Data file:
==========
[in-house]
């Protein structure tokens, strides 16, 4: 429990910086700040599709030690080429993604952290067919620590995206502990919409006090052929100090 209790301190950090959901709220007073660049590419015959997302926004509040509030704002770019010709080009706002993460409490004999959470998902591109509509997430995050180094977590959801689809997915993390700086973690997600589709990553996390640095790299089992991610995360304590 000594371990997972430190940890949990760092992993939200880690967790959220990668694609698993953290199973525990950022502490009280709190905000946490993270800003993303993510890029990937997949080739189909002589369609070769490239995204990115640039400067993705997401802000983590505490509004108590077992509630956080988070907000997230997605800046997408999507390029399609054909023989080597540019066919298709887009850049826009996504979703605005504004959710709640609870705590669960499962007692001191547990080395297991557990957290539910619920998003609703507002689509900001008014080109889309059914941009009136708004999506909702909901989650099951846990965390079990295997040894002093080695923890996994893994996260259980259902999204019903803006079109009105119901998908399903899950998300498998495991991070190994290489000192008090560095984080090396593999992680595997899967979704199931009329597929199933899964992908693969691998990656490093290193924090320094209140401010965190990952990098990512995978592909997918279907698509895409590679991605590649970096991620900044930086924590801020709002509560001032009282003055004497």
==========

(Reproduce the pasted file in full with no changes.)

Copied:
[in-house]
């Protein structure tokens, strides 16, 4: 429990910086700040599709030690080429993604952290067919620590995206502990919409006090052929100090 209790301190950090959901709220007073660049590419015959997302926004509040509030704002770019010709080009706002993460409490004999959470998902591109509509997430995050180094977590959801689809997915993390700086973690997600589709990553996390640095790299089992991610995360304590 000594371990997972430190940890949990760092992993939200880690967790959220990668694609698993953290199973525990950022502490009280709190905000946490993270800003993303993510890029990937997949080739189909002589369609070769490239995204990115640039400067993705997401802000983590505490509004108590077992509630956080988070907000997230997605800046997408999507390029399609054909023989080597540019066919298709887009850049826009996504979703605005504004959710709640609870705590669960499962007692001191547990080395297991557990957290539910619920998003609703507002689509900001008014080109889309059914941009009136708004999506909702909901989650099951846990965390079990295997040894002093080695923890996994893994996260259980259902999204019903803006079109009105119901998908399903899950998300498998495991991070190994290489000192008090560095984080090396593999992680595997899967979704199931009329597929199933899964992908693969691998990656490093290193924090320094209140401010965190990952990098990512995978592909997918279907698509895409590679991605590649970096991620900044930086924590801020709002509560001032009282003055004497």